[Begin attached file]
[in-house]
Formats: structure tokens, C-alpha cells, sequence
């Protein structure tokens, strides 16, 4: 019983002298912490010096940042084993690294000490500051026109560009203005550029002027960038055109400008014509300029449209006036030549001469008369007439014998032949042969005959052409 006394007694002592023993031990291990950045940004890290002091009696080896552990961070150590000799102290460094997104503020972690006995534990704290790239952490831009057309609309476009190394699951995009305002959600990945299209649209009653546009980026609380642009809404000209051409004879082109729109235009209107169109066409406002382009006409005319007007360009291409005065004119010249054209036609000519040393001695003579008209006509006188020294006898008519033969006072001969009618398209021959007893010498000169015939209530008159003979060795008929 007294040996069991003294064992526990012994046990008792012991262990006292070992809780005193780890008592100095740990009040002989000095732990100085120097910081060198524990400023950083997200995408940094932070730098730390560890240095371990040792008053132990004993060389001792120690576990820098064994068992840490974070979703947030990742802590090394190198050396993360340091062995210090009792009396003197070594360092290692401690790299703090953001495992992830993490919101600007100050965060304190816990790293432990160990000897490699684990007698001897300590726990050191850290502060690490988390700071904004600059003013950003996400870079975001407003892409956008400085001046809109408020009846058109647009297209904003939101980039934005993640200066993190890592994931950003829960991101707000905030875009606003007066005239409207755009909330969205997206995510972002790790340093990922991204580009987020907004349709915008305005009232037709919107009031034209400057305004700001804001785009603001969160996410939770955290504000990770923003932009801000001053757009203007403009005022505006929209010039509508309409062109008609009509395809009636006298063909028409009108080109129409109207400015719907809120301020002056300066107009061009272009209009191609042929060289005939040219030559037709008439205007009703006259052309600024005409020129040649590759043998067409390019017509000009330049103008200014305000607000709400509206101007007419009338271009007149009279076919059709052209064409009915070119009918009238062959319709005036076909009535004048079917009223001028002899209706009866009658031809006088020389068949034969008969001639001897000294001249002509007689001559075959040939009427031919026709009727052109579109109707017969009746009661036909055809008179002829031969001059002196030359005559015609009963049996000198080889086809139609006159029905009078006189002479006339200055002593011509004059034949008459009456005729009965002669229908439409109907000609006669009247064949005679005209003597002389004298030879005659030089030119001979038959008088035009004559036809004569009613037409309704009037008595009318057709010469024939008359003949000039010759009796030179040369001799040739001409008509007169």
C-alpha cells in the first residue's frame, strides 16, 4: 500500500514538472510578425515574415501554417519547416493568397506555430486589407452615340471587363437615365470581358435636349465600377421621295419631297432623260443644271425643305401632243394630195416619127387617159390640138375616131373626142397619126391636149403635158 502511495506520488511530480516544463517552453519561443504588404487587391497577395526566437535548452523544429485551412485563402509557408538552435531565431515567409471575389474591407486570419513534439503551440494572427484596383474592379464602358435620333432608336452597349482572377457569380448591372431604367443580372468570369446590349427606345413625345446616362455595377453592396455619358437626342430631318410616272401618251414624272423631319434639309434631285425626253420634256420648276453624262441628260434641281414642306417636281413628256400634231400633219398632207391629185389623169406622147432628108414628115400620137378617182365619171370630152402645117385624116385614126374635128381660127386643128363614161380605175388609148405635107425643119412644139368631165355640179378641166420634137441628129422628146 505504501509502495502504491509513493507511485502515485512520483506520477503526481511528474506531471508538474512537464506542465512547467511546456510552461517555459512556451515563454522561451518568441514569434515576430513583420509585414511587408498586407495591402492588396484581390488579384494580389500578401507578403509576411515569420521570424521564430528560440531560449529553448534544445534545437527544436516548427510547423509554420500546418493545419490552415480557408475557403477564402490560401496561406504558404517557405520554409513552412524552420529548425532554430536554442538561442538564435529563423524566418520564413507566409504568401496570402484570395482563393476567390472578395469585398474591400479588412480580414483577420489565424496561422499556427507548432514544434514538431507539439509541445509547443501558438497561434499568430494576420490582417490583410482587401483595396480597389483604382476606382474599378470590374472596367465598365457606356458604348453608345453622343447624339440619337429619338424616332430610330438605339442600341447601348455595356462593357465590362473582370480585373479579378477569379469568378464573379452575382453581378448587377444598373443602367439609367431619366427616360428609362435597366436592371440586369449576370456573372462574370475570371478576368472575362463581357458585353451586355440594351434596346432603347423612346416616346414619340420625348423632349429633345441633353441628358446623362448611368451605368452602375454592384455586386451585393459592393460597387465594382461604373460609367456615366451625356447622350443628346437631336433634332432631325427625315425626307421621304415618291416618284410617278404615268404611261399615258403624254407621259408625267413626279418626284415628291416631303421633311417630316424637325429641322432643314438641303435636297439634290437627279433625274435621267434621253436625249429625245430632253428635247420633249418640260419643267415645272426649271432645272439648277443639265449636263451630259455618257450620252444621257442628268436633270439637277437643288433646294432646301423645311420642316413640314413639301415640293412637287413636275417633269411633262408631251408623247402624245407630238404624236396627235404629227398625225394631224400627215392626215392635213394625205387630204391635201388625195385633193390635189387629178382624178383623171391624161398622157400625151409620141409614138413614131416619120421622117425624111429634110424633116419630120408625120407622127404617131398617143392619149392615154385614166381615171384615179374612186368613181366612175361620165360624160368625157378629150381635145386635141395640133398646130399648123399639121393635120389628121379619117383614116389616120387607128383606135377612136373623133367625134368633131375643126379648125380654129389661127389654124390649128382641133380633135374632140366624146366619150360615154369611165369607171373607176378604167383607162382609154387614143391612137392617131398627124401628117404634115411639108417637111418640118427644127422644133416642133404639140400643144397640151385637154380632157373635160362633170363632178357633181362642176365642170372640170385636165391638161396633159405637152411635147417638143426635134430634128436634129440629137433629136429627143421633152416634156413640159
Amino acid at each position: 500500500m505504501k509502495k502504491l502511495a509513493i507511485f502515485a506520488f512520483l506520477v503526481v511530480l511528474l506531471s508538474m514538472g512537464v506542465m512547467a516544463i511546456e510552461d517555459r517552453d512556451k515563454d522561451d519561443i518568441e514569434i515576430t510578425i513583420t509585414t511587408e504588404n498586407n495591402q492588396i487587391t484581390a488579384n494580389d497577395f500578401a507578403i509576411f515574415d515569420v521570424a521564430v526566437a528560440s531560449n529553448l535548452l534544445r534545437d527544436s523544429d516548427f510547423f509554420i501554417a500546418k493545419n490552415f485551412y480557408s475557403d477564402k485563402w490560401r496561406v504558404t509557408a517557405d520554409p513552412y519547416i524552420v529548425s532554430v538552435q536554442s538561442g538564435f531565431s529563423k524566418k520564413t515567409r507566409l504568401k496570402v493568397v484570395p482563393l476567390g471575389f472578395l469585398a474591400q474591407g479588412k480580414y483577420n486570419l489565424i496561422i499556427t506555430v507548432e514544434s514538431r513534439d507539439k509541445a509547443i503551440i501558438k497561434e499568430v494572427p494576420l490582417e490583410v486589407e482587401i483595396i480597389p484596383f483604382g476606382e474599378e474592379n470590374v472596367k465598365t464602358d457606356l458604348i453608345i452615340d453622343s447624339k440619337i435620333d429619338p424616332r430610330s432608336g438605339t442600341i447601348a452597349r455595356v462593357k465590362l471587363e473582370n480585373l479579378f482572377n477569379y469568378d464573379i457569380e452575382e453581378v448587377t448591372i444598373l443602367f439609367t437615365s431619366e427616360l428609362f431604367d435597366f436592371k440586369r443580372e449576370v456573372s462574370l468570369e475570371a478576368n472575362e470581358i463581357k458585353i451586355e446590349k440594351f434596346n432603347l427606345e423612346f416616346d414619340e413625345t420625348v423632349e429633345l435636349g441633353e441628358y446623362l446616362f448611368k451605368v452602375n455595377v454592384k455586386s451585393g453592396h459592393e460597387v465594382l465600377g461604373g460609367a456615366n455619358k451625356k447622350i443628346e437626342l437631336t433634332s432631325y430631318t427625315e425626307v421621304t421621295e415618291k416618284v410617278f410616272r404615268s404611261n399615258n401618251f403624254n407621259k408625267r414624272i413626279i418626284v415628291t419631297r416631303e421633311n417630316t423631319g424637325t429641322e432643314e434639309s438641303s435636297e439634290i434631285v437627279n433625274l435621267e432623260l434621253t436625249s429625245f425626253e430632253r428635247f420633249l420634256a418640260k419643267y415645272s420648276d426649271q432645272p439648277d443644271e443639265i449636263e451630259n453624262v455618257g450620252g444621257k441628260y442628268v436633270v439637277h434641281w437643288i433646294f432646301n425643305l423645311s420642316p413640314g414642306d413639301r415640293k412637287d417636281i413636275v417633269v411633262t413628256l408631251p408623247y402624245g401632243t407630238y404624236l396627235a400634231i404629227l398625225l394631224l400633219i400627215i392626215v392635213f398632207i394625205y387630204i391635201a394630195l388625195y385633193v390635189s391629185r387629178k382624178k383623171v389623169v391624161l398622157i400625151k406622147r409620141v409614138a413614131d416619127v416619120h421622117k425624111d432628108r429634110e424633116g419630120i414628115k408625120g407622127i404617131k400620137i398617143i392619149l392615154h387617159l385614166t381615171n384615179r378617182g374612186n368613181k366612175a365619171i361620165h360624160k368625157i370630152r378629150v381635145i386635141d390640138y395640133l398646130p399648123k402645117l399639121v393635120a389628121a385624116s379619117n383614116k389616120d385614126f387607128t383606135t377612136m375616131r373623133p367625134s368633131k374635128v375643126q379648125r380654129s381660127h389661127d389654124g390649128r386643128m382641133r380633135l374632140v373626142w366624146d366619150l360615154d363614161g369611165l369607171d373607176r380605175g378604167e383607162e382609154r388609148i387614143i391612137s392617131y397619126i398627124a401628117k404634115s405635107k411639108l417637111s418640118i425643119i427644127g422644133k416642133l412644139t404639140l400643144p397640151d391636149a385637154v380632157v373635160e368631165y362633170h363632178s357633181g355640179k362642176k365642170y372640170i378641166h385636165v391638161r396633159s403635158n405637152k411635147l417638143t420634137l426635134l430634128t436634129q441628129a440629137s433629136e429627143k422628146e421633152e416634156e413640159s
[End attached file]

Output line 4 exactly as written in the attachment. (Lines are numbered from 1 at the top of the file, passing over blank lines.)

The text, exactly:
C-alpha cells in the first residue's frame, strides 16, 4: 500500500514538472510578425515574415501554417519547416493568397506555430486589407452615340471587363437615365470581358435636349465600377421621295419631297432623260443644271425643305401632243394630195416619127387617159390640138375616131373626142397619126391636149403635158 502511495506520488511530480516544463517552453519561443504588404487587391497577395526566437535548452523544429485551412485563402509557408538552435531565431515567409471575389474591407486570419513534439503551440494572427484596383474592379464602358435620333432608336452597349482572377457569380448591372431604367443580372468570369446590349427606345413625345446616362455595377453592396455619358437626342430631318410616272401618251414624272423631319434639309434631285425626253420634256420648276453624262441628260434641281414642306417636281413628256400634231400633219398632207391629185389623169406622147432628108414628115400620137378617182365619171370630152402645117385624116385614126374635128381660127386643128363614161380605175388609148405635107425643119412644139368631165355640179378641166420634137441628129422628146 505504501509502495502504491509513493507511485502515485512520483506520477503526481511528474506531471508538474512537464506542465512547467511546456510552461517555459512556451515563454522561451518568441514569434515576430513583420509585414511587408498586407495591402492588396484581390488579384494580389500578401507578403509576411515569420521570424521564430528560440531560449529553448534544445534545437527544436516548427510547423509554420500546418493545419490552415480557408475557403477564402490560401496561406504558404517557405520554409513552412524552420529548425532554430536554442538561442538564435529563423524566418520564413507566409504568401496570402484570395482563393476567390472578395469585398474591400479588412480580414483577420489565424496561422499556427507548432514544434514538431507539439509541445509547443501558438497561434499568430494576420490582417490583410482587401483595396480597389483604382476606382474599378470590374472596367465598365457606356458604348453608345453622343447624339440619337429619338424616332430610330438605339442600341447601348455595356462593357465590362473582370480585373479579378477569379469568378464573379452575382453581378448587377444598373443602367439609367431619366427616360428609362435597366436592371440586369449576370456573372462574370475570371478576368472575362463581357458585353451586355440594351434596346432603347423612346416616346414619340420625348423632349429633345441633353441628358446623362448611368451605368452602375454592384455586386451585393459592393460597387465594382461604373460609367456615366451625356447622350443628346437631336433634332432631325427625315425626307421621304415618291416618284410617278404615268404611261399615258403624254407621259408625267413626279418626284415628291416631303421633311417630316424637325429641322432643314438641303435636297439634290437627279433625274435621267434621253436625249429625245430632253428635247420633249418640260419643267415645272426649271432645272439648277443639265449636263451630259455618257450620252444621257442628268436633270439637277437643288433646294432646301423645311420642316413640314413639301415640293412637287413636275417633269411633262408631251408623247402624245407630238404624236396627235404629227398625225394631224400627215392626215392635213394625205387630204391635201388625195385633193390635189387629178382624178383623171391624161398622157400625151409620141409614138413614131416619120421622117425624111429634110424633116419630120408625120407622127404617131398617143392619149392615154385614166381615171384615179374612186368613181366612175361620165360624160368625157378629150381635145386635141395640133398646130399648123399639121393635120389628121379619117383614116389616120387607128383606135377612136373623133367625134368633131375643126379648125380654129389661127389654124390649128382641133380633135374632140366624146366619150360615154369611165369607171373607176378604167383607162382609154387614143391612137392617131398627124401628117404634115411639108417637111418640118427644127422644133416642133404639140400643144397640151385637154380632157373635160362633170363632178357633181362642176365642170372640170385636165391638161396633159405637152411635147417638143426635134430634128436634129440629137433629136429627143421633152416634156413640159